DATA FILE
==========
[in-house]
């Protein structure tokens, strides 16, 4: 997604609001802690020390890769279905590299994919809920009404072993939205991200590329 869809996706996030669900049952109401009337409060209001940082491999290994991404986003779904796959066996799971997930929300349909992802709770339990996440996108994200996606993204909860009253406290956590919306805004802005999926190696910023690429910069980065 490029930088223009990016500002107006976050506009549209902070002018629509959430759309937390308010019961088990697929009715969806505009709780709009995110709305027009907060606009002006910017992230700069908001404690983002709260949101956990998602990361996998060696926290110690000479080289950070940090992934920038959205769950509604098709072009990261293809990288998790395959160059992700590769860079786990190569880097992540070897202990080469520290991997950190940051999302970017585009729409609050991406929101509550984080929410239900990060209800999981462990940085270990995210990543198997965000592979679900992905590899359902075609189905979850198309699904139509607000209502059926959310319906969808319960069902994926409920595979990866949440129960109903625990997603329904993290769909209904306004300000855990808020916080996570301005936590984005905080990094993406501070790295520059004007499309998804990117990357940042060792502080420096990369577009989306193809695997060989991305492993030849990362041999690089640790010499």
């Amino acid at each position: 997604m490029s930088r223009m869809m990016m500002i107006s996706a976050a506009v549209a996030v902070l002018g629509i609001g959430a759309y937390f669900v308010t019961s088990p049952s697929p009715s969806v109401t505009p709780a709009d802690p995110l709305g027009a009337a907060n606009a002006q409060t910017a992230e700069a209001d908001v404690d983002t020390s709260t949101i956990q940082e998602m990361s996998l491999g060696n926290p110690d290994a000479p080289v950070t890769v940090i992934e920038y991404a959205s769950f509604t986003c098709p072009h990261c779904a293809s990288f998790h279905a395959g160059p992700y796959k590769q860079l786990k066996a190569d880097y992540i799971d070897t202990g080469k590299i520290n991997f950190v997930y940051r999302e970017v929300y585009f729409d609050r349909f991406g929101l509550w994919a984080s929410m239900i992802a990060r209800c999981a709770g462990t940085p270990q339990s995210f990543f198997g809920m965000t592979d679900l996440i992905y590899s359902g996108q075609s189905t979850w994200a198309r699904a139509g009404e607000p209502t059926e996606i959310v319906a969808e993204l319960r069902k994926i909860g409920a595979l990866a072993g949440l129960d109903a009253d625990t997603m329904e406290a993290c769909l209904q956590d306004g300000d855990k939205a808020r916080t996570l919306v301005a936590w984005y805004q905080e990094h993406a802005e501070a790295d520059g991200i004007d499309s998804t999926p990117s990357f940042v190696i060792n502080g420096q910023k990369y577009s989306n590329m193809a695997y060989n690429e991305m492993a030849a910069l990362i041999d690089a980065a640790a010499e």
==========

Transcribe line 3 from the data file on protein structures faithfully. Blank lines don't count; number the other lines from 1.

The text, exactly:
């Amino acid at each position: 997604m490029s930088r223009m869809m990016m500002i107006s996706a976050a506009v549209a996030v902070l002018g629509i609001g959430a759309y937390f669900v308010t019961s088990p049952s697929p009715s969806v109401t505009p709780a709009d802690p995110l709305g027009a009337a907060n606009a002006q409060t910017a992230e700069a209001d908001v404690d983002t020390s709260t949101i956990q940082e998602m990361s996998l491999g060696n926290p110690d290994a000479p080289v950070t890769v940090i992934e920038y991404a959205s769950f509604t986003c098709p072009h990261c779904a293809s990288f998790h279905a395959g160059p992700y796959k590769q860079l786990k066996a190569d880097y992540i799971d070897t202990g080469k590299i520290n991997f950190v997930y940051r999302e970017v929300y585009f729409d609050r349909f991406g929101l509550w994919a984080s929410m239900i992802a990060r209800c999981a709770g462990t940085p270990q339990s995210f990543f198997g809920m965000t592979d679900l996440i992905y590899s359902g996108q075609s189905t979850w994200a198309r699904a139509g009404e607000p209502t059926e996606i959310v319906a969808e993204l319960r069902k994926i909860g409920a595979l990866a072993g949440l129960d109903a009253d625990t997603m329904e406290a993290c769909l209904q956590d306004g300000d855990k939205a808020r916080t996570l919306v301005a936590w984005y805004q905080e990094h993406a802005e501070a790295d520059g991200i004007d499309s998804t999926p990117s990357f940042v190696i060792n502080g420096q910023k990369y577009s989306n590329m193809a695997y060989n690429e991305m492993a030849a910069l990362i041999d690089a980065a640790a010499e």